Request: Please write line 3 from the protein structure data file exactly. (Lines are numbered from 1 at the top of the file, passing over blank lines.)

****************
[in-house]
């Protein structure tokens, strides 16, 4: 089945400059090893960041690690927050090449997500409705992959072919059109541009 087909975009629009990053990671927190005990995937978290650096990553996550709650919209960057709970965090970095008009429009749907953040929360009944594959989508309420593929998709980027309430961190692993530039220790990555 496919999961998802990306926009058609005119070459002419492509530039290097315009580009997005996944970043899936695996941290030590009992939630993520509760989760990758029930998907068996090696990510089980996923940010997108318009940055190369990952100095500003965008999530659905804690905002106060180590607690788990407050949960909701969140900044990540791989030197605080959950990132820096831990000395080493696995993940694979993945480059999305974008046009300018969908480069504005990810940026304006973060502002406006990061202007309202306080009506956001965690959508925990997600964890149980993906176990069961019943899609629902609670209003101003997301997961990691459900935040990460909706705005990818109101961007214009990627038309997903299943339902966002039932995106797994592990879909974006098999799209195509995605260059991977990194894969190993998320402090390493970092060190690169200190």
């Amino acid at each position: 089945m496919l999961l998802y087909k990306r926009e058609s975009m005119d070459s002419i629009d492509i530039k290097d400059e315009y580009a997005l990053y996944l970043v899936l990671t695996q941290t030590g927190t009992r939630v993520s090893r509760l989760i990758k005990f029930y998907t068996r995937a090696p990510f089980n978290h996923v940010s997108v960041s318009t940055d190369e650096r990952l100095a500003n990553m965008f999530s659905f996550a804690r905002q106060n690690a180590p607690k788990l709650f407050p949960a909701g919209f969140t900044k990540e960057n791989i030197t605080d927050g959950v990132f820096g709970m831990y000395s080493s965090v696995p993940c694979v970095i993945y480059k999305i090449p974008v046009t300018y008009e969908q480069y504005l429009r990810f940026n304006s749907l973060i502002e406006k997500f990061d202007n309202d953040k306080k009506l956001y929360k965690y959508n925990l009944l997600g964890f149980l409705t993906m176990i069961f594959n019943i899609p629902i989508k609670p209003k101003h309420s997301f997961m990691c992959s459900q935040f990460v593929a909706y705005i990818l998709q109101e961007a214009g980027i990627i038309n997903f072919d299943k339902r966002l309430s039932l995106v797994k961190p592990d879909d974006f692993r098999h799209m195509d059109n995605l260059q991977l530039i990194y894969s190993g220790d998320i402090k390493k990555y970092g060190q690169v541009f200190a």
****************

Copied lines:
């Amino acid at each position: 089945m496919l999961l998802y087909k990306r926009e058609s975009m005119d070459s002419i629009d492509i530039k290097d400059e315009y580009a997005l990053y996944l970043v899936l990671t695996q941290t030590g927190t009992r939630v993520s090893r509760l989760i990758k005990f029930y998907t068996r995937a090696p990510f089980n978290h996923v940010s997108v960041s318009t940055d190369e650096r990952l100095a500003n990553m965008f999530s659905f996550a804690r905002q106060n690690a180590p607690k788990l709650f407050p949960a909701g919209f969140t900044k990540e960057n791989i030197t605080d927050g959950v990132f820096g709970m831990y000395s080493s965090v696995p993940c694979v970095i993945y480059k999305i090449p974008v046009t300018y008009e969908q480069y504005l429009r990810f940026n304006s749907l973060i502002e406006k997500f990061d202007n309202d953040k306080k009506l956001y929360k965690y959508n925990l009944l997600g964890f149980l409705t993906m176990i069961f594959n019943i899609p629902i989508k609670p209003k101003h309420s997301f997961m990691c992959s459900q935040f990460v593929a909706y705005i990818l998709q109101e961007a214009g980027i990627i038309n997903f072919d299943k339902r966002l309430s039932l995106v797994k961190p592990d879909d974006f692993r098999h799209m195509d059109n995605l260059q991977l530039i990194y894969s190993g220790d998320i402090k390493k990555y970092g060190q690169v541009f200190a």